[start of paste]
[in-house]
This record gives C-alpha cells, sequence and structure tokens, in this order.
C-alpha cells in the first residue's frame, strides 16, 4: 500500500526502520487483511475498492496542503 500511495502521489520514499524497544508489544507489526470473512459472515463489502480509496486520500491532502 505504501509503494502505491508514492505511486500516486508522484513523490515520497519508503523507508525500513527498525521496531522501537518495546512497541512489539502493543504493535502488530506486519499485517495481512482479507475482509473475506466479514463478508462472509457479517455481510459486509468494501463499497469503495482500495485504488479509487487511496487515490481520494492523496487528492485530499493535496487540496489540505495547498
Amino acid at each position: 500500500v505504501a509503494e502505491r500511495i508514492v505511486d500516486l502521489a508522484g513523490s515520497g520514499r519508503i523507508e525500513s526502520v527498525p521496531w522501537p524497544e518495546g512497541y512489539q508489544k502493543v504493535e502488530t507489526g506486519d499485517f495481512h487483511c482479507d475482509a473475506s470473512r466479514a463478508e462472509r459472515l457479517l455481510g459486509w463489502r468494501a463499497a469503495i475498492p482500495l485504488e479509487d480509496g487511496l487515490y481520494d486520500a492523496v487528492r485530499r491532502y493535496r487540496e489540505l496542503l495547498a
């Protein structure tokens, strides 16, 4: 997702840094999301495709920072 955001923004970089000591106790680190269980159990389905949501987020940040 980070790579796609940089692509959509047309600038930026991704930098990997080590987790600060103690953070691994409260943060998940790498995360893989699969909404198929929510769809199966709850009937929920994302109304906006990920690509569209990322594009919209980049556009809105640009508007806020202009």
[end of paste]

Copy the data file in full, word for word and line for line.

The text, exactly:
[in-house]
This record gives C-alpha cells, sequence and structure tokens, in this order.
C-alpha cells in the first residue's frame, strides 16, 4: 500500500526502520487483511475498492496542503 500511495502521489520514499524497544508489544507489526470473512459472515463489502480509496486520500491532502 505504501509503494502505491508514492505511486500516486508522484513523490515520497519508503523507508525500513527498525521496531522501537518495546512497541512489539502493543504493535502488530506486519499485517495481512482479507475482509473475506466479514463478508462472509457479517455481510459486509468494501463499497469503495482500495485504488479509487487511496487515490481520494492523496487528492485530499493535496487540496489540505495547498
Amino acid at each position: 500500500v505504501a509503494e502505491r500511495i508514492v505511486d500516486l502521489a508522484g513523490s515520497g520514499r519508503i523507508e525500513s526502520v527498525p521496531w522501537p524497544e518495546g512497541y512489539q508489544k502493543v504493535e502488530t507489526g506486519d499485517f495481512h487483511c482479507d475482509a473475506s470473512r466479514a463478508e462472509r459472515l457479517l455481510g459486509w463489502r468494501a463499497a469503495i475498492p482500495l485504488e479509487d480509496g487511496l487515490y481520494d486520500a492523496v487528492r485530499r491532502y493535496r487540496e489540505l496542503l495547498a
């Protein structure tokens, strides 16, 4: 997702840094999301495709920072 955001923004970089000591106790680190269980159990389905949501987020940040 980070790579796609940089692509959509047309600038930026991704930098990997080590987790600060103690953070691994409260943060998940790498995360893989699969909404198929929510769809199966709850009937929920994302109304906006990920690509569209990322594009919209980049556009809105640009508007806020202009």